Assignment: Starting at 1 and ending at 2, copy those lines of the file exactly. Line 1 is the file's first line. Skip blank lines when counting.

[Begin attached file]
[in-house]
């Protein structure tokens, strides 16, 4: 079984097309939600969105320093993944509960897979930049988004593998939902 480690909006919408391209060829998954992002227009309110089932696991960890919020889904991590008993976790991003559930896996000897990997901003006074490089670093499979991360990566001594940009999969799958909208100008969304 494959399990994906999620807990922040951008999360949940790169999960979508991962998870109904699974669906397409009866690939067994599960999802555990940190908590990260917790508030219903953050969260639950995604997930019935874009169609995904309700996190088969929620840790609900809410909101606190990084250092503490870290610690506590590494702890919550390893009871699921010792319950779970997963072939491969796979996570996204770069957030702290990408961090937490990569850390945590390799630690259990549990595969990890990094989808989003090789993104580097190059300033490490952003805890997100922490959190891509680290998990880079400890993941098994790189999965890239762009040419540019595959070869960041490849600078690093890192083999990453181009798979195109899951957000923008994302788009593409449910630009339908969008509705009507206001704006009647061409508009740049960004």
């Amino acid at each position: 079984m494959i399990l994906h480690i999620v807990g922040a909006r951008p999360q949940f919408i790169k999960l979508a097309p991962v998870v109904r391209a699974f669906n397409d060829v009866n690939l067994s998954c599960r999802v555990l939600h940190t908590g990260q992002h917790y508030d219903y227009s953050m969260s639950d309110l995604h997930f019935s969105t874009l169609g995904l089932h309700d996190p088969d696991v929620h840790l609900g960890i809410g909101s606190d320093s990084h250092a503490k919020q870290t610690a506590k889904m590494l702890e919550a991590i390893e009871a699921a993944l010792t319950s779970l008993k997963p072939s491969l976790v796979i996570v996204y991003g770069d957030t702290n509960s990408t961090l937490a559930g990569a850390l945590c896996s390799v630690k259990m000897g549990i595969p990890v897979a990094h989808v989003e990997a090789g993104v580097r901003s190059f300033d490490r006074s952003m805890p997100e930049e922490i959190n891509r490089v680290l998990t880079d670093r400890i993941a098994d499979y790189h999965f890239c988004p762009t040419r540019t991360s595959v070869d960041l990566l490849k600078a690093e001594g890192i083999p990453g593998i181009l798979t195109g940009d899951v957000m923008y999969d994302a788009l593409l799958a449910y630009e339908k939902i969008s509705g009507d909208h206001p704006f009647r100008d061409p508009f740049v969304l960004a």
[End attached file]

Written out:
[in-house]
């Protein structure tokens, strides 16, 4: 079984097309939600969105320093993944509960897979930049988004593998939902 480690909006919408391209060829998954992002227009309110089932696991960890919020889904991590008993976790991003559930896996000897990997901003006074490089670093499979991360990566001594940009999969799958909208100008969304 494959399990994906999620807990922040951008999360949940790169999960979508991962998870109904699974669906397409009866690939067994599960999802555990940190908590990260917790508030219903953050969260639950995604997930019935874009169609995904309700996190088969929620840790609900809410909101606190990084250092503490870290610690506590590494702890919550390893009871699921010792319950779970997963072939491969796979996570996204770069957030702290990408961090937490990569850390945590390799630690259990549990595969990890990094989808989003090789993104580097190059300033490490952003805890997100922490959190891509680290998990880079400890993941098994790189999965890239762009040419540019595959070869960041490849600078690093890192083999990453181009798979195109899951957000923008994302788009593409449910630009339908969008509705009507206001704006009647061409508009740049960004």